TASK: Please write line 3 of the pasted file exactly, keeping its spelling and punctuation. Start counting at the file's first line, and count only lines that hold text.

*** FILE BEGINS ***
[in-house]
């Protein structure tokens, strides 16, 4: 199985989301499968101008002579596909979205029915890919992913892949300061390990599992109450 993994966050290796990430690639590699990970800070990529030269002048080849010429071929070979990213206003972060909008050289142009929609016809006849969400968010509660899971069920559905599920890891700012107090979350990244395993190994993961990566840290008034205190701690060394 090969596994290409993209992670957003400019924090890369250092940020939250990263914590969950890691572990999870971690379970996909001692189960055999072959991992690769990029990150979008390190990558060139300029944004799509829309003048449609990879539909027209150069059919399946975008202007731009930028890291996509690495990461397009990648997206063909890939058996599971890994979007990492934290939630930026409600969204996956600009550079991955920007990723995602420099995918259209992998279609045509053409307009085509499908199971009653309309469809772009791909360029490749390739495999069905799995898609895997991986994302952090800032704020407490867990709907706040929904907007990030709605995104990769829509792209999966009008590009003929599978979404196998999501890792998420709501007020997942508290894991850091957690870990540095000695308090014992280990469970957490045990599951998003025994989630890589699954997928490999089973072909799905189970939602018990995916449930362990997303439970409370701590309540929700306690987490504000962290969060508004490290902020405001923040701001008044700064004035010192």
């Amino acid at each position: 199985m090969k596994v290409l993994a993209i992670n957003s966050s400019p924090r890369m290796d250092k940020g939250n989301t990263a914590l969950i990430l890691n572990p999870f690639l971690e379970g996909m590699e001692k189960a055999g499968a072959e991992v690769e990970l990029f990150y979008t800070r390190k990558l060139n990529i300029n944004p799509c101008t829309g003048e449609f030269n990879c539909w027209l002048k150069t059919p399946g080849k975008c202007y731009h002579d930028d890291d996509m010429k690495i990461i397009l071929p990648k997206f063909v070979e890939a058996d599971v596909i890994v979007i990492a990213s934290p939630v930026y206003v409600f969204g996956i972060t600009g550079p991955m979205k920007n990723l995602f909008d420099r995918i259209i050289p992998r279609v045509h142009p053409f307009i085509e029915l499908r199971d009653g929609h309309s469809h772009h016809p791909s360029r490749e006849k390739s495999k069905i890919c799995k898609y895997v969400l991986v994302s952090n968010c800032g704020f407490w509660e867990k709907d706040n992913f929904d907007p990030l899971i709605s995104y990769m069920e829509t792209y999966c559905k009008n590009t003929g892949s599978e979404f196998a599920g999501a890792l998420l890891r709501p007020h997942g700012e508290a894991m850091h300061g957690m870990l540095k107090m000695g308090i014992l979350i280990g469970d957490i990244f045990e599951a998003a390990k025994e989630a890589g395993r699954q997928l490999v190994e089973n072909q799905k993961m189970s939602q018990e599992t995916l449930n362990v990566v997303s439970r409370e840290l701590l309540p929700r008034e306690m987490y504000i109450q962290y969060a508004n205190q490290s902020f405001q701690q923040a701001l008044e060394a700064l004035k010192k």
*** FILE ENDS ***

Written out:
């Amino acid at each position: 199985m090969k596994v290409l993994a993209i992670n957003s966050s400019p924090r890369m290796d250092k940020g939250n989301t990263a914590l969950i990430l890691n572990p999870f690639l971690e379970g996909m590699e001692k189960a055999g499968a072959e991992v690769e990970l990029f990150y979008t800070r390190k990558l060139n990529i300029n944004p799509c101008t829309g003048e449609f030269n990879c539909w027209l002048k150069t059919p399946g080849k975008c202007y731009h002579d930028d890291d996509m010429k690495i990461i397009l071929p990648k997206f063909v070979e890939a058996d599971v596909i890994v979007i990492a990213s934290p939630v930026y206003v409600f969204g996956i972060t600009g550079p991955m979205k920007n990723l995602f909008d420099r995918i259209i050289p992998r279609v045509h142009p053409f307009i085509e029915l499908r199971d009653g929609h309309s469809h772009h016809p791909s360029r490749e006849k390739s495999k069905i890919c799995k898609y895997v969400l991986v994302s952090n968010c800032g704020f407490w509660e867990k709907d706040n992913f929904d907007p990030l899971i709605s995104y990769m069920e829509t792209y999966c559905k009008n590009t003929g892949s599978e979404f196998a599920g999501a890792l998420l890891r709501p007020h997942g700012e508290a894991m850091h300061g957690m870990l540095k107090m000695g308090i014992l979350i280990g469970d957490i990244f045990e599951a998003a390990k025994e989630a890589g395993r699954q997928l490999v190994e089973n072909q799905k993961m189970s939602q018990e599992t995916l449930n362990v990566v997303s439970r409370e840290l701590l309540p929700r008034e306690m987490y504000i109450q962290y969060a508004n205190q490290s902020f405001q701690q923040a701001l008044e060394a700064l004035k010192k």